Intent on Continuity, Jazz Make Right Call to Extend Donovan Mitchell

Publish date:

It’s not like this one came as a surprise, but the Utah Jazz and Donovan Mitchell agreed Sunday to a $163 million, five-year maximum extension, per reports. Mitchell, 24, has swiftly become the face of the Jazz and one of the NBA’s best young guards over the past couple seasons. He receives the designated rookie maximum that can increase to $195 million if he meets All-NBA criteria this season. Let’s grade the deal.

Donovan Mitchell dribbles against the Denver Nuggets

Grade: A

There isn’t a whole lot to nitpick here. Any failure to secure Mitchell long-term would have been an organizational disaster on Utah’s part. That didn’t happen. Mitchell secures a deal similar to what De’Aaron Fox received from Sacramento on Friday, with the potential for a large pay spike if he makes an All-NBA team in the upcoming final year of his rookie contract. (Jayson Tatum is expected to sign a similar extension with Boston.) Mitchell is one of the NBA’s most explosive scorers, raises his game in the playoffs and is coming off a career-best season. While he may not be completely worth max money at this stage—and as a smaller two-guard, there’s a bit more margin for error in the event he loses a step athletically sooner than expected—Mitchell continues to improve his game, and certainly has the ability to fully reward the Jazz’s investment. Discovering, developing and retaining homegrown stars is the pathway to contention for small-market teams like Utah, and there’s no question this was the right move.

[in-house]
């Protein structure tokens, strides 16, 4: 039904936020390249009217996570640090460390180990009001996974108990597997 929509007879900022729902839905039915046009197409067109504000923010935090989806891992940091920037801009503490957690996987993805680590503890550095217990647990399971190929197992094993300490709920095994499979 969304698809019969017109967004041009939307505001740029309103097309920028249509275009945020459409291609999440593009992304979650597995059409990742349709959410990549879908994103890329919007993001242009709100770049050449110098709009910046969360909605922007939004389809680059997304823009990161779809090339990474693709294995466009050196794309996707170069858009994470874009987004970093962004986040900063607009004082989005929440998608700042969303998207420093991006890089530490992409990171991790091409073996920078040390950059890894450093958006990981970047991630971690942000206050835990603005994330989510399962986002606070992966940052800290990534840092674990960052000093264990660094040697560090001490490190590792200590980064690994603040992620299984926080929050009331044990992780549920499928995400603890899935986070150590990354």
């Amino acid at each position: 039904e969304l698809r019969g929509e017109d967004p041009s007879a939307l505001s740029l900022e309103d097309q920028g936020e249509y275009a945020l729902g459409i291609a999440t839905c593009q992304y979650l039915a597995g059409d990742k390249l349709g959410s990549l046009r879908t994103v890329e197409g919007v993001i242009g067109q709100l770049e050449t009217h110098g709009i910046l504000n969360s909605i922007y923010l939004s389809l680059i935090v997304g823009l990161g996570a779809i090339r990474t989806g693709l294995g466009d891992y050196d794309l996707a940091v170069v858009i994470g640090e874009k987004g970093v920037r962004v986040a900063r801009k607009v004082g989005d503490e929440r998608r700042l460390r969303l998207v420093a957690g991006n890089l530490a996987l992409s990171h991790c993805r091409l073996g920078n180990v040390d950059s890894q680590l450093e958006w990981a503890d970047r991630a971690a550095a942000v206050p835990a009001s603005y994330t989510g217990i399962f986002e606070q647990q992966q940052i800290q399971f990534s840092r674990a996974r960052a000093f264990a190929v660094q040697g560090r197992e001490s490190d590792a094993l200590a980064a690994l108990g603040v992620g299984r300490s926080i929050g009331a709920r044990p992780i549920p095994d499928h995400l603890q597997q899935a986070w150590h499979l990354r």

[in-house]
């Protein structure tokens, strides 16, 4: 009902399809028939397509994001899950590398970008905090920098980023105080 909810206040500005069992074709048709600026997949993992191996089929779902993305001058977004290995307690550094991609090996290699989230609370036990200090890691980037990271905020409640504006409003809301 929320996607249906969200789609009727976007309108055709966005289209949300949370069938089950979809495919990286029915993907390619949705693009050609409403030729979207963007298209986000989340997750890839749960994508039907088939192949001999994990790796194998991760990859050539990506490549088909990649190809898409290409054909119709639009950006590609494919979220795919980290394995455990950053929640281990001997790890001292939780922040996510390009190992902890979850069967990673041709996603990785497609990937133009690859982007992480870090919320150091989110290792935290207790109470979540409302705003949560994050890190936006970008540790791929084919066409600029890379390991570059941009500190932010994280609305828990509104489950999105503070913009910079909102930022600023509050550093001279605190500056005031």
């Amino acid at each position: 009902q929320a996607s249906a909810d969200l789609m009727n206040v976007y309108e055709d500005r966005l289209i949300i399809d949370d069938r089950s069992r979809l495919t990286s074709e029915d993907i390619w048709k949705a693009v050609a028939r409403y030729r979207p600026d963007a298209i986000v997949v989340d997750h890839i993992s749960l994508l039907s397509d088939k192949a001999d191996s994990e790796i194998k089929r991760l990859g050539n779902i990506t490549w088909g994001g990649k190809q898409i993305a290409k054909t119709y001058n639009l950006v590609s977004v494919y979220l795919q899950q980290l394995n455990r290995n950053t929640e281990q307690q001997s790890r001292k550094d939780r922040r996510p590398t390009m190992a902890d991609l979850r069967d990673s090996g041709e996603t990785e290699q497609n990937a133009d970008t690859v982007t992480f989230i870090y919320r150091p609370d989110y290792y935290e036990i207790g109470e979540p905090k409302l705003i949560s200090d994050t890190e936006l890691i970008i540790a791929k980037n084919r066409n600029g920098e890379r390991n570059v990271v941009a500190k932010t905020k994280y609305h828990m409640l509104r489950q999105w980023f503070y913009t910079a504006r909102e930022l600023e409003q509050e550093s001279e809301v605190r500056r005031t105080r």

Not all max players are created equal, but look at it this way: Mitchell is a superior player to Fox at this stage of their careers, and in a relative sense, he’s something of a bargain. Utah is coming up on an important juncture for the franchise, with Rudy Gobert’s contract expiring next year, as well as that of Mike Conley. The Jazz seem intent on maintaining continuity, having just given Jordan Clarkson a new four-year deal as well as bringing back longtime mainstay Derrick Favors. Barring a surprise, Utah will return all of its core pieces for another playoff push. But there’s no question it’s Mitchell who will have to get them over the hump. He’s earned his reputation not only as one of the league’s top young stars, but as a reliable performer and general upstanding citizen, and he continues to grow into a leadership role for the Jazz. The impressive trajectory of his early career suggests the best is yet to come, and for players of his caliber, this is the price of doing business.